The Probate Act provides:
"Revocation of Letters and Issuance of New Letters of Administration Preference"
"If the clerk of the probate court has not mailed as provided in this Article a copy of the petition for letters of administration to any person, whether or not named in the petition, who is entitled to administer or to nominate a person to administer in preference to the petitioner, the person entitled to preference within three months after the issuance of the letters may file a petition for issuance of letters to him or to his nominee. The person entitled to preference shall give ten days notice of the hearing on his petition to the person to whom letters were issued. Upon the hearing the court may issue letters to the person entitled to preference or his nominee and revoke the letters previously issued. The person whose letters are revoked shall forthwith deliver to his successor the estate of the decedent which has come to his possession subject to the proper disbursements made and proper expenses incurred by him before the revocation of his letters." (Ill Rev Stats 1963, c 3, § 102).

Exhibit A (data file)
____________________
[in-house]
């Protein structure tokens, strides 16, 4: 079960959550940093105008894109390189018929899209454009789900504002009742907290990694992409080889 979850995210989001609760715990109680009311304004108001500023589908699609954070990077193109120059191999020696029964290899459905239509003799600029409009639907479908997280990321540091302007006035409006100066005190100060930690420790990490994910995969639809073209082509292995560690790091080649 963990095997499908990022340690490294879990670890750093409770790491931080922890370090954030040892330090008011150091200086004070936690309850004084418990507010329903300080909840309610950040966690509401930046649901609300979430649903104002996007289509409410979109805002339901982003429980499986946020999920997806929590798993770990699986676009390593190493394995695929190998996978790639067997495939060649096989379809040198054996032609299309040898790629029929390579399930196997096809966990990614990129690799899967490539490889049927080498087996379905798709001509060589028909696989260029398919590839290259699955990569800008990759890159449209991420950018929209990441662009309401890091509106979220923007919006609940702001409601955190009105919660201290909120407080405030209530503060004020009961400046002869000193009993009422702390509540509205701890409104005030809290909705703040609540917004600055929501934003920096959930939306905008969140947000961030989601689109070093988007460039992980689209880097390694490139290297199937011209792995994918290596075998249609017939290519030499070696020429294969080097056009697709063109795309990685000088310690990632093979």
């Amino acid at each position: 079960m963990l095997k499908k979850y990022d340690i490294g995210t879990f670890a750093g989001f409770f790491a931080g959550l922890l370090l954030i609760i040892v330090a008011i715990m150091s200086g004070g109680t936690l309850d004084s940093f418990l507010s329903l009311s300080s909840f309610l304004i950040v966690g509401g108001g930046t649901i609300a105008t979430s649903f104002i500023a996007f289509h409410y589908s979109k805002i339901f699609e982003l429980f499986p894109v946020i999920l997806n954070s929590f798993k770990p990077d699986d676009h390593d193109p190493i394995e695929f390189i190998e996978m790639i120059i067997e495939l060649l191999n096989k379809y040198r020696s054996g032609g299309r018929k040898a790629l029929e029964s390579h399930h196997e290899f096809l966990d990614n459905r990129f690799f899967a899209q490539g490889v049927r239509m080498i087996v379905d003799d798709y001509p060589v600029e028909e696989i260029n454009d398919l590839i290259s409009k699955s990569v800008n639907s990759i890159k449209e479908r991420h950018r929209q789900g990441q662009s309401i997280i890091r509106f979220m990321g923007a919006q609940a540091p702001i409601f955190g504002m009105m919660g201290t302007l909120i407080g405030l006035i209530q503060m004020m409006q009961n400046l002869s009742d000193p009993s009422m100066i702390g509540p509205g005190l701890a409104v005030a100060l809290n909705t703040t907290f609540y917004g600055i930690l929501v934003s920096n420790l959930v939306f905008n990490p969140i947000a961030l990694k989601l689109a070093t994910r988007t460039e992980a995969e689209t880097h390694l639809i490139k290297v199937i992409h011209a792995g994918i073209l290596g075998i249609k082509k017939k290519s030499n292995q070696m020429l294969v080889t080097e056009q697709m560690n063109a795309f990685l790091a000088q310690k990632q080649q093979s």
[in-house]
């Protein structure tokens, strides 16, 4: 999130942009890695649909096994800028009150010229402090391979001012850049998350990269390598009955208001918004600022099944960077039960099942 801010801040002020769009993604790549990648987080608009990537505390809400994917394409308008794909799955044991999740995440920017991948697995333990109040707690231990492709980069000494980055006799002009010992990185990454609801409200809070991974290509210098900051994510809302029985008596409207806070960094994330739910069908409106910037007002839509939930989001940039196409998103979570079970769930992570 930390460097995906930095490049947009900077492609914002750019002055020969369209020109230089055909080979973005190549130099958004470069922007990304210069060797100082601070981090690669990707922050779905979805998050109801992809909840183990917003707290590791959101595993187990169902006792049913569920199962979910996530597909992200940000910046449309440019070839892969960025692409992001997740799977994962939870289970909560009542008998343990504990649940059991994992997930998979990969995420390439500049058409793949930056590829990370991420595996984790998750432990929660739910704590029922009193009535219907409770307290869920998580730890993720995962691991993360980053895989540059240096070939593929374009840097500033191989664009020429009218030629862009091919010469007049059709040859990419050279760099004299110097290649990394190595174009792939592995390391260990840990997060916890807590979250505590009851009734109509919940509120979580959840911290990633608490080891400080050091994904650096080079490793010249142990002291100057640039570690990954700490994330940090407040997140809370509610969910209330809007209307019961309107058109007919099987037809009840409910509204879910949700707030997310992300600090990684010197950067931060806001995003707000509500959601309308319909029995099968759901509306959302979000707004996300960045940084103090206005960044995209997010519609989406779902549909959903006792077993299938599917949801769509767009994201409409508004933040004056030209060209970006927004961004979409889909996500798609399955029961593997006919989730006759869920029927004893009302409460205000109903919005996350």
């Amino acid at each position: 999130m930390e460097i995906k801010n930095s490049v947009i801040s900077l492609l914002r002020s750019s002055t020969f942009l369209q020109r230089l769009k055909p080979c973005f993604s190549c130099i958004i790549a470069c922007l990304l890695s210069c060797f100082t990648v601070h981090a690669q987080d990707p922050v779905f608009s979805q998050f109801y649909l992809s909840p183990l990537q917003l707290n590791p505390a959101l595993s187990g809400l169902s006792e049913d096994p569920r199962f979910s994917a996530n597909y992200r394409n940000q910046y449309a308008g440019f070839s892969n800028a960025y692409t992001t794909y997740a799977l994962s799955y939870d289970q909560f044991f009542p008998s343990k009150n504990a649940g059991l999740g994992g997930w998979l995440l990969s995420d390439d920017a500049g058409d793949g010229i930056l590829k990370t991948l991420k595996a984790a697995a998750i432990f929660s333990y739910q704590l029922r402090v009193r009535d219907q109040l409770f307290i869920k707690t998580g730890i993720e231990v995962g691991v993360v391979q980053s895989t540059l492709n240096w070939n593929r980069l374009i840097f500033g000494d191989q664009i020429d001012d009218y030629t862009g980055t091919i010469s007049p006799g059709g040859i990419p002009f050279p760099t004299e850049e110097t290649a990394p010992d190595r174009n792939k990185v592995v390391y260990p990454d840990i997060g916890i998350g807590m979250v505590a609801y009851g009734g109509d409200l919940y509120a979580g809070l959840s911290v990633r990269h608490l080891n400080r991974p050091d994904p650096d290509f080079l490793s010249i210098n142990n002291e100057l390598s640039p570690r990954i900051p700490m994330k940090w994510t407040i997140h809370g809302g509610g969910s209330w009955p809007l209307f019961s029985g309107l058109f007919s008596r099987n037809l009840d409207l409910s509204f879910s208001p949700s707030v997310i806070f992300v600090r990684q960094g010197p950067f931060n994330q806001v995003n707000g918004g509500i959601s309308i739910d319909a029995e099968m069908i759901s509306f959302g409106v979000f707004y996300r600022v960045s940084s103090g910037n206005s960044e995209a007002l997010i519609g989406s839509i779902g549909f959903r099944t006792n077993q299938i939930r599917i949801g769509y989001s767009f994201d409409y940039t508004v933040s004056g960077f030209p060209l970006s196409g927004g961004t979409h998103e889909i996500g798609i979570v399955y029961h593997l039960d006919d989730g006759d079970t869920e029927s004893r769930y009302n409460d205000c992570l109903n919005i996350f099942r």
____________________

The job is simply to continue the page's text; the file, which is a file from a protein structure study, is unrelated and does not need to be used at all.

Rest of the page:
It is conceded that Camille C. Viehman, the only child of decedent was not qualified to act as administrator of the estate of her deceased mother. (Ill Rev Stats, c 3, § 94.) Not being qualified to act as administrator, she had no right to nominate. (Ill Rev Stats c 3, § 96.) Under the heading: "Persons Entitled to Preference in Obtaining Letters," the Probate Act provides: "The following persons are entitled to preference in the following order in obtaining the issuance of letters of administration, . . . (5) The brothers and sisters or any person nominated by them." (Ill Rev Stats, c 3, § 96.) "When several persons are claiming and are equally entitled to administer or to nominate an administrator, the court may grant letters to one or more of them or to the nominee of one or more, preferring those of the whole blood or their nominee to those of the half blood or their nominee. (Ill Rev Stats, c 3, § 97.) Section 101 of the same Act provides: "Upon the hearing of the petition for letters of administration, the court shall issue the letters to the petitioner or his nominee unless letters are sought by a person entitled either to administer or to nominate a person to administer in preference to the petitioner."
Counsel for appellee, in order to sustain the order appealed from, insists that since he was nominated by John E. Schrodt, a brother of decedent, one of two persons entitled to a preference, he stands in the same position as John E. Schrodt, had he, Schrodt, been appointed upon his own petition. Counsel argue that the statute did not require petitioner to give to his sister or to anyone else any notice; that notice to other members of the same class is not required; and that notice is only required to be given to persons entitled to administer, or to nominate in preference to petitioner. Counsel, therefore, conclude that ...